Imagine being wheeled into an operating room for an eye lift. As the anesthesia begins to flow into your vein, you see that instead of small precision scalpels on the instrument tray next to you, your surgeon will be using a hatchet and an ax. Panic swells as you slide defenselessly out of consciousness…
Absurd you say? In that instance, yes. But to millions of Americans being treated for moderate to severe pain, not really. They watched Congress this month debate the Food and Drug Administration’s User Fee Act. They observed in dismay as the Senate attached an amendment to the bill authorizing the rescheduling of hydrocodone combination products (such as Vicodin) from Schedule III to Schedule II drugs — which would make the pain relievers harder to obtain.
The amendment was no surgical strike with a scalpel against drug abuse. It was more like the threatening gleam of a hatchet or an ax raised against pain patients and their physicians. The strict requirements for Schedule II drugs would mean no automatic refills and only written prescriptions — no more calling in, faxing, or electronic transmission of prescriptions would be allowed for hydrocodone pain relievers.
Fortunately, the amendment was removed in the final version of the bill and the FDA User Fee Act was passed by Congress without hydrocodone rescheduling.
“Totally bogus,” is what Andrew Kolodny, MD, says about complaints that patients would suffer from rescheduling. A member of Physicians for Responsible Opioid Prescribing, Kolodny claims that patients would actually benefit from rescheduling, because they would have to visit their doctors every three months to get their prescriptions renewed.
To assess this statement and the wider support to reschedule hydrocodone, it is first necessary to state what should be obvious: These medicines have for many years improved the lives of millions of Americans by helping them manage cancer and non-cancer chronic pain; allowing many to sleep, maintain family and social ties, keep up with their medical treatment, and return to work.
No Evidence Rescheduling Would Stop Abuse
According to Robert Twillman, Director of Policy and Advocacy at the Academy of Pain Management, there is no reliable evidence showing that drug misuse and abuse can be changed by reclassifying hydrocodone products.
“Much of what is going on now in efforts to control prescription drug abuse focuses on reducing supplies across the board and that strategy affects both those who misuse the drugs and those who use them appropriately,” said Twillman. “We need to be more precise in our interventions.”
The push to reschedule could easily lead to unintended consequences. All one has to do is examine the devastation wrought on pain patients in Washington state and Florida. I’ve written before about patients going from pharmacy to pharmacy, unable to get their prescriptions filled for pain relievers. Some become so desperate and overwhelmed with pain they commit suicide.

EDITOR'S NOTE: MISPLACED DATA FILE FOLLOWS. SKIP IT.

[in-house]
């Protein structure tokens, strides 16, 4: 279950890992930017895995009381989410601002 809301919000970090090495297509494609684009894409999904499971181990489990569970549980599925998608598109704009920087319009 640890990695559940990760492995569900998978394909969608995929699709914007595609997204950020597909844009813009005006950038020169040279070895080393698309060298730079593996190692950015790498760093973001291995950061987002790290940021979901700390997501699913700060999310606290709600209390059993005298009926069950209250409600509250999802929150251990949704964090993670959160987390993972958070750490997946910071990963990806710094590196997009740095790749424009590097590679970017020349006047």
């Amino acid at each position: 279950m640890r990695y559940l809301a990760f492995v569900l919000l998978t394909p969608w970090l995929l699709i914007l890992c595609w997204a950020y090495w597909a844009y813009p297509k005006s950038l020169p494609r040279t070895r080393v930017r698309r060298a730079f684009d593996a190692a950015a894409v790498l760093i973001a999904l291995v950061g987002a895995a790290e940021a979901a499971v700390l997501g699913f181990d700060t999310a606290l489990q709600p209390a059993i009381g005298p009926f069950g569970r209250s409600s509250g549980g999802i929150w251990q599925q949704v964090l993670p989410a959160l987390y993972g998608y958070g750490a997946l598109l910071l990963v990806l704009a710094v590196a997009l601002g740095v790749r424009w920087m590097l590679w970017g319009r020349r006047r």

Cindy Steinberg, Policy Chair for the Massachusetts Pain Initiative and New England Director of the American Chronic Pain Association, says rescheduling would create an “enormous hardship for millions of Americans whose pain is well controlled at present by hydrocodone combination products.”
Rescheduling Would Increase Health Care Costs
Ms. Steinberg worries that rescheduling will means more visits to physicians — raising health care costs for patients and government programs like Medicare and Medicaid. It would also increase prescriber workload and clog an already overburdened healthcare system. She sees that leading to health care providers being less willing to prescribe these medicines and to the abandonment of patients who need help managing their debilitating pain.
Both Twillman and Steinberg also cite the additional burden placed on patients disabled by pain, who because of reduced income, compromised energy, and travel difficulties will be less able to get the care they need. This is especially burdensome for those who live in rural areas, who have to drive long distances to appointments.
So, is it “totally bogus” to say additional controls on hydrocodone will harm patients suffering from pain? Hardly. The only thing “bogus” here is the complete disregard for the treatment of legitimate pain patients.
According to a national survey on drug use, 70 percent of the people misusing prescription pain relievers obtain them from friends and family.
This suggests that the war on drugs is being fought on the backs of people with pain. Instead of rescheduling hydrocodone products, policies should be aimed at educating physicians and patients about the safe use of these medications. Teens who abuse prescription medications need to understand the harm they are causing themselves and others. And patients should be instructed to secure their medicines at home in lock boxes and dispose of them properly when they are no longer needed.
Twillman suggests a reasonable compromise. He wants hydrocodone combination products to remain as Schedule III drugs, but to limit call-in scripts to no more than a seven day supply — just enough to give the patient time to see their doctor. That’s really the only reason to do a call-in, if someone has an emergency or crisis and needs an immediate prescription.
Mark Maginn lives in the east bay of San Francisco where he is a poet, writer and social justice activist. Mark suffers from chronic pain and was a longtime volunteer with the American Pain Foundation. His blog can be found here.
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